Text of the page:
Sunday, 19 July 2015

- Agility -

This blog was initially called "Don't Leave your Head at Work (or your heart at home)" Having renamed it a little while ago, I have found that the original name still suits. Just as I once experimented with pronouncing my name the way others did, and found it didn't ring true, I am reinstating this blog's true name, albeit in a slightly amended form.
I have learned all manner of new technology, software and strategies to help me manage my work in the past two years**. All of these new ways of working are teaching me agility.
It's not about perfecting everything, it's about using the right tool for the right job in the right way. It's about being able to switch to the right form of communication, and adapting.

I have lost count of the number of email templates I have set up in Microsoft Outlook's Quick Parts, Quick Steps and signature tags, that mean I don't even have to think about many things any more.
I have been astonished to learn how much thought can go into even the simplest of emails; writing the subject heading, choosing the addressee, remembering (or even selecting) the right email address, deciding all the people who need to be copied in, and that's even before you have begun composing the email itself!
Then there's the salutation (do you use Hi/Dear), and the sign-off.
It was only when a colleague introduced me to Yammer, a social networking tool, that I realised this. Because on social media you don't have to spend time even thinking about any of this. It's open, and you know you are addressing the right person. If you want to create a group for a particular topic, you can and you do. It's instant and you dip in and out, and most importantly, you can connect with anyone no matter where in the world they are, and this opens up your world.
I now use a myriad of programmes, software, communication methods and technology to get my work done. In part this is due to some of the assistive technology, such as the Livescribe smartpen and MindView, mind mapping software, that I have been given to help me manage my Dyspraxia**.  

The rest has been discovering the full range of technology that was already available to me as well as everyone else in my place of work.  
Sometimes I even just pick up the phone and talk to someone.
I've heard over and over I need to be flexible and adaptable, when what I really needed to learn was to be agile.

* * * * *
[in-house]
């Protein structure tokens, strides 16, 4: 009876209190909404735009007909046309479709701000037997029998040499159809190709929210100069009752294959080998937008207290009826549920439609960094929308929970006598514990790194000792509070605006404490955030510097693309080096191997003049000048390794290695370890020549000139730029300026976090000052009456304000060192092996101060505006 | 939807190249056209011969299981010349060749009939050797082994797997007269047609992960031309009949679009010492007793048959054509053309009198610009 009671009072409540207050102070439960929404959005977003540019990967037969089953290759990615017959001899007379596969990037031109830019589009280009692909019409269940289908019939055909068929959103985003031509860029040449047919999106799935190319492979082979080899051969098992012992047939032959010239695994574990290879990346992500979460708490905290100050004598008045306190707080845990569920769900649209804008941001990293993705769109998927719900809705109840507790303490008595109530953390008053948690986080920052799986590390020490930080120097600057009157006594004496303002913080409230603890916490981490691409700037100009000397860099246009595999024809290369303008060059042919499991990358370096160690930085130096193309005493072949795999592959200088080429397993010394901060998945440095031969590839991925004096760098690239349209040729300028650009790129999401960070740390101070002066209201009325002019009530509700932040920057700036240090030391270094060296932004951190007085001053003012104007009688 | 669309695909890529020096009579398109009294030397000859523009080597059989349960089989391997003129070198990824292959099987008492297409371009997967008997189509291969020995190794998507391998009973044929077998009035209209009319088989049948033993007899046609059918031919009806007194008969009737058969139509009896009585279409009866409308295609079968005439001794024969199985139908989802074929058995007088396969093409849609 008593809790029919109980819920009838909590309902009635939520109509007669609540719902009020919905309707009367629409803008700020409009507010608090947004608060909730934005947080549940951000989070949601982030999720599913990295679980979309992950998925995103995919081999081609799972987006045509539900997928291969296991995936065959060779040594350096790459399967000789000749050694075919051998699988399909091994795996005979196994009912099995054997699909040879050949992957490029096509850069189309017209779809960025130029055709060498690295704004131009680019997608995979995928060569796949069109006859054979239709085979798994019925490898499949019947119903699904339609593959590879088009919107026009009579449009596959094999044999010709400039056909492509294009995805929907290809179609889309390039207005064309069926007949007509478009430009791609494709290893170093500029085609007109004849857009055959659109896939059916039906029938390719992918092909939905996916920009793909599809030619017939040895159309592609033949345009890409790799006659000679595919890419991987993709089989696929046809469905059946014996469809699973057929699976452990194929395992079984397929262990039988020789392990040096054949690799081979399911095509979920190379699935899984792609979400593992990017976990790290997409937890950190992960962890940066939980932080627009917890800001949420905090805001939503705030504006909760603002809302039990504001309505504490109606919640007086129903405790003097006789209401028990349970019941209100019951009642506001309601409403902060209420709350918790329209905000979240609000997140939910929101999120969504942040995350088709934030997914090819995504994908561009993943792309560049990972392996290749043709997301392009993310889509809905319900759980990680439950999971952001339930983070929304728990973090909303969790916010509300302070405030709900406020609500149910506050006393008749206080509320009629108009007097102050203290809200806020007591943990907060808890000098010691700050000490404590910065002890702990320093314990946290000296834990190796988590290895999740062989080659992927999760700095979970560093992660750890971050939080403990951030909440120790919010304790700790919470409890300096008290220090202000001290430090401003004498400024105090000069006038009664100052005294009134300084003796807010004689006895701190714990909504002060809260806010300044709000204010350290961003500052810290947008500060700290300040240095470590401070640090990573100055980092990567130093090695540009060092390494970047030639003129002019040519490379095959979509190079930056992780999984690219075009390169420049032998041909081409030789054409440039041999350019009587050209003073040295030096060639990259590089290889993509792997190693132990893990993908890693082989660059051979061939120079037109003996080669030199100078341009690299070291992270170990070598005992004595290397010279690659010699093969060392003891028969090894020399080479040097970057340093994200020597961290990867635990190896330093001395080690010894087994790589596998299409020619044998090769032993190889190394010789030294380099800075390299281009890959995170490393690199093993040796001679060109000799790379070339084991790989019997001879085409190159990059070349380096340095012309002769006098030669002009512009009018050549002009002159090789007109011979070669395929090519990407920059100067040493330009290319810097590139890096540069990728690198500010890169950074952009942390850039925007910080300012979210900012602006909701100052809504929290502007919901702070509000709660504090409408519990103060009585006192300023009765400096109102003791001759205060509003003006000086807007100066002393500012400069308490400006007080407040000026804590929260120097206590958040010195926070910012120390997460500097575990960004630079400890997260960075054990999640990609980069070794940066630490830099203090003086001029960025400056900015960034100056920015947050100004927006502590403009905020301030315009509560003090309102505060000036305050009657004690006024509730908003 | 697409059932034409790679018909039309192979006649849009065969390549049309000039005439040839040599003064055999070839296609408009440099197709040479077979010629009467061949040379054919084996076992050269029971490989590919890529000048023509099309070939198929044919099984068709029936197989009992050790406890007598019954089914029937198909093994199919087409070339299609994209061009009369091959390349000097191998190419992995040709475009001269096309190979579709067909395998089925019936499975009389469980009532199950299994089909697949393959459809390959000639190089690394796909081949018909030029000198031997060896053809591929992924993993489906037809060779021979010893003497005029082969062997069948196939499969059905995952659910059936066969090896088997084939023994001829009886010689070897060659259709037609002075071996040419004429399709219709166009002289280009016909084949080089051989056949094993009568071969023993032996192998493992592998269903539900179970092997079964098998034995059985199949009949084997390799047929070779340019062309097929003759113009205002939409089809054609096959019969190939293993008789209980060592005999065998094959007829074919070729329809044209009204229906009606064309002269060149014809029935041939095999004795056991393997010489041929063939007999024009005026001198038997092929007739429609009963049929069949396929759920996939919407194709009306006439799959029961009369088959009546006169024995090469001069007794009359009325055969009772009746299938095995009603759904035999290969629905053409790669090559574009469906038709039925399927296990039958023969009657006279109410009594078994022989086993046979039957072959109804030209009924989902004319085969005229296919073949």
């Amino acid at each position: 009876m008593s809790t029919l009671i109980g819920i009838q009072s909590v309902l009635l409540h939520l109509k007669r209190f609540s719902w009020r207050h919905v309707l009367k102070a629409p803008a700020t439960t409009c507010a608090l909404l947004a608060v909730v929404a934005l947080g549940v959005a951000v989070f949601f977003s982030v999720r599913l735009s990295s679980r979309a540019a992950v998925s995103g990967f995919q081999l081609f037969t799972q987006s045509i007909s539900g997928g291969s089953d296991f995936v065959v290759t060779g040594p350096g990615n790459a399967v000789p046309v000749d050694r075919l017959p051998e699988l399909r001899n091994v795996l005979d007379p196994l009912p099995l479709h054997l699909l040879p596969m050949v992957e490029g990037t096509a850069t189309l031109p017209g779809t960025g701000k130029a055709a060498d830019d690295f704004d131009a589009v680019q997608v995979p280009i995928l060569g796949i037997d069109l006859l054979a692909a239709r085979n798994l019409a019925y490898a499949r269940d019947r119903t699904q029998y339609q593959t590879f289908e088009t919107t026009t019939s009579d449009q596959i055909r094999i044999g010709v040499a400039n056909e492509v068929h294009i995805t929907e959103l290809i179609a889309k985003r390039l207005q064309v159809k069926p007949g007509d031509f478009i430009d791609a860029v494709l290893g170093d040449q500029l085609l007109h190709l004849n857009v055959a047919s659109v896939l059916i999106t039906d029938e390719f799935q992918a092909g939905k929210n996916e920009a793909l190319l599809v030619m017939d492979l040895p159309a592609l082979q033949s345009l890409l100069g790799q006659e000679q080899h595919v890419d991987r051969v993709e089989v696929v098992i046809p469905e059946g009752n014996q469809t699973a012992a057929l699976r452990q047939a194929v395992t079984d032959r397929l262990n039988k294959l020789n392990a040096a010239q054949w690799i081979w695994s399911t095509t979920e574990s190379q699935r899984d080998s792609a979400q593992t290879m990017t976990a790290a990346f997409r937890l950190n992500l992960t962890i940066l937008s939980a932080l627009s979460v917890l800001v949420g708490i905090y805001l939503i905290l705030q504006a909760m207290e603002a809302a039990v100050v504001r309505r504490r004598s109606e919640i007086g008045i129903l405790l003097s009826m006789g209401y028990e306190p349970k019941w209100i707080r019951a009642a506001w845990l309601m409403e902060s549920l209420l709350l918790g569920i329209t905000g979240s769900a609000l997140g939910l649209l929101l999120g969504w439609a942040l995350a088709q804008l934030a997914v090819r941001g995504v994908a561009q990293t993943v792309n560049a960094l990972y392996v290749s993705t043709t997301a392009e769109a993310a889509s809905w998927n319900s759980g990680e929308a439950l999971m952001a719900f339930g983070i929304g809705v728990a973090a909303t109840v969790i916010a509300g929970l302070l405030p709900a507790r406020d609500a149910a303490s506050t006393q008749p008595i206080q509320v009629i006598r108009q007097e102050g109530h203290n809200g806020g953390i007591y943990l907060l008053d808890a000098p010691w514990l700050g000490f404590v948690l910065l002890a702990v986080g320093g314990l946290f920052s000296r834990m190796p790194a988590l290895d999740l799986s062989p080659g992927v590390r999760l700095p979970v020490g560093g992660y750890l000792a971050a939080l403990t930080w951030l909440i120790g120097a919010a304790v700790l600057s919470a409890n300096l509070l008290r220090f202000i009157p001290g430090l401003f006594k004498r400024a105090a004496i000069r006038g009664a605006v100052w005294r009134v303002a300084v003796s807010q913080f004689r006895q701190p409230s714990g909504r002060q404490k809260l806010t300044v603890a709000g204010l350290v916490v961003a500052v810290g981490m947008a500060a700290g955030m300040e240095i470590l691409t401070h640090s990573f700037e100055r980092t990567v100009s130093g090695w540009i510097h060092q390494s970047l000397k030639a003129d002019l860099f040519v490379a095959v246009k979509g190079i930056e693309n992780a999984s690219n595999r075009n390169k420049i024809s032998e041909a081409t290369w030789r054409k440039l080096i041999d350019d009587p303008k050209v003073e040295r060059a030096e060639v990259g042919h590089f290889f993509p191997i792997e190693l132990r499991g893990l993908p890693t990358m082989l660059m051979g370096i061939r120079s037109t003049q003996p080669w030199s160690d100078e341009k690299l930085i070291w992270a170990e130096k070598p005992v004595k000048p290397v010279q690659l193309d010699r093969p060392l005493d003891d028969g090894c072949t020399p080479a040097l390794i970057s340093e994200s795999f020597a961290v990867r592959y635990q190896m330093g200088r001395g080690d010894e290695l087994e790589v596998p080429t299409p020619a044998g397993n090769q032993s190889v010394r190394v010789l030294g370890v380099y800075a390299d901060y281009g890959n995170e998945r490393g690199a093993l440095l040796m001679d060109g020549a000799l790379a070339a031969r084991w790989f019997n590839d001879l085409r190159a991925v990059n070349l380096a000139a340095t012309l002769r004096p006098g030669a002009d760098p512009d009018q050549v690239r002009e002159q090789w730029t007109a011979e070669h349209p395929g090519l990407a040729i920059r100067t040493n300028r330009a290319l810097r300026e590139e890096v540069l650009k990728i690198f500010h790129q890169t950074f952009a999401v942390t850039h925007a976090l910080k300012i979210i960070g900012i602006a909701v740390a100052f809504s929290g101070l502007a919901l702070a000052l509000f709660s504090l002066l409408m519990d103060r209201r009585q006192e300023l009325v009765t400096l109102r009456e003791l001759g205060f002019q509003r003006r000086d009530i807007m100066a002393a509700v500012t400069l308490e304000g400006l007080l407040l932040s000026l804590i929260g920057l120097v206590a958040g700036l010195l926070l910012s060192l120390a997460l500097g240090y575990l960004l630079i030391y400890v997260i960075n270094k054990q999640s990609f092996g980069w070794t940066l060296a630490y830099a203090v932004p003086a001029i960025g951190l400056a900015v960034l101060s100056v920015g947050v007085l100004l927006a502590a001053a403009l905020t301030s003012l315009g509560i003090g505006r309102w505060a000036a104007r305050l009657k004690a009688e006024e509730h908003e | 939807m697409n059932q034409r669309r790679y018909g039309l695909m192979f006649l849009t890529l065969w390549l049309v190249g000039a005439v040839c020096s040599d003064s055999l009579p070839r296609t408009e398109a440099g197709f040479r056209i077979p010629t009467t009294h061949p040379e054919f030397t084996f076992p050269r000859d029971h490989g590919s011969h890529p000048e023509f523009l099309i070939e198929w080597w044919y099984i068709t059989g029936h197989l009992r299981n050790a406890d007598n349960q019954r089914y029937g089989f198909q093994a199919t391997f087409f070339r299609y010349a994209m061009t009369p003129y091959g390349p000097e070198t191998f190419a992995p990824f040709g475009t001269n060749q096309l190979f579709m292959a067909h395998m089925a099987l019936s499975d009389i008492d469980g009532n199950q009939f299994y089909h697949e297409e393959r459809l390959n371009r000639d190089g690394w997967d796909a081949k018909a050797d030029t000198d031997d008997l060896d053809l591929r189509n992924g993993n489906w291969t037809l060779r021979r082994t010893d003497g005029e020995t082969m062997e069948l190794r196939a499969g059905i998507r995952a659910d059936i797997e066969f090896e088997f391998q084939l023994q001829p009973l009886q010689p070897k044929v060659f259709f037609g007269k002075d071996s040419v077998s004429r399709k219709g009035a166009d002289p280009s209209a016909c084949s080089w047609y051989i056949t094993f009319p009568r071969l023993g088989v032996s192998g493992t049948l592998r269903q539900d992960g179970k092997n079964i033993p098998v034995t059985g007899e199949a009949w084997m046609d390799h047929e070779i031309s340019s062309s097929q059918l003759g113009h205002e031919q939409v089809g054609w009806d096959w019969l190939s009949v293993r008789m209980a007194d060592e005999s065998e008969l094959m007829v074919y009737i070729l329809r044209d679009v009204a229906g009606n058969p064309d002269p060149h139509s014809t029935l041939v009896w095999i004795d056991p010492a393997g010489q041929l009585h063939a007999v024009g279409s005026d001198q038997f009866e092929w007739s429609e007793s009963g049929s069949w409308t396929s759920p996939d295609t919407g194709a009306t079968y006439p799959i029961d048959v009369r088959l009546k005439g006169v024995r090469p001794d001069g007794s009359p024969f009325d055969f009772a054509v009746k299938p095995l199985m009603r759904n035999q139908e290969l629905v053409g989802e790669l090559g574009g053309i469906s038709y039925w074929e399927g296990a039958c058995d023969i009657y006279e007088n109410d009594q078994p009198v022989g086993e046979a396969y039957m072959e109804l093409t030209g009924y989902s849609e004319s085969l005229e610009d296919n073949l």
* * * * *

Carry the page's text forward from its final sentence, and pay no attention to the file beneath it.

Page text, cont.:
"Agile" is a much easier word to remember, and it suggests speed *and* ability as well as quality performance. It suggests being able to switch, and bend and turn and twist like an accomplished gymnast or ice-skater. 
However, the image that comes to mind for me when I visualise myself as agile is a champion slalom skier, who needs to constantly adjust to ski in and around the flags, to stay on track to get to the finishing line. The finishing line is straight ahead, but the skier has to navigate the flags successfully to swish to the left and swoosh to the right, to stay on course. And if I can keep my balance, I can make it to the finishing line.
And that's why I am constantly learning, I have become curious about the world, especially my world of work. It has almost become an adventure, and I am exploring the landscape, mapping it out and discovering new landmarks and features.
I am constantly practising, to get better, to progress, to be better today than I was yesterday. As I wrote about in a previous blog post, repetition of a task helps me to learn, and I am always looking for ways of making a task just that little bit easier each time I repeat it.
This way it becomes fresh and a new task, and I am able to approach each task with the intention to learn from it, and I can see I have become more flexible and adaptable as a result. Since I am not tied to the way I did it the last time, I am open to learning a better way, to learning from others, to sharing that learning with them and learning in turn.
It really is a process of continual improvement and the more I learn, the more I share, the more I learn from others, the more we all benefit and grow.
What are you learning?

* (or your heart at home)
** If you are interested and would like to find out more, you can read more on my blog "Dyspraxic Pioneer" where I write about all that I have learned since being diagnosed, about the condition, about the technology, strategies and help available, as well as what I have learned about myself, which has helped me learn to work with my strengths and recognise areas of development.

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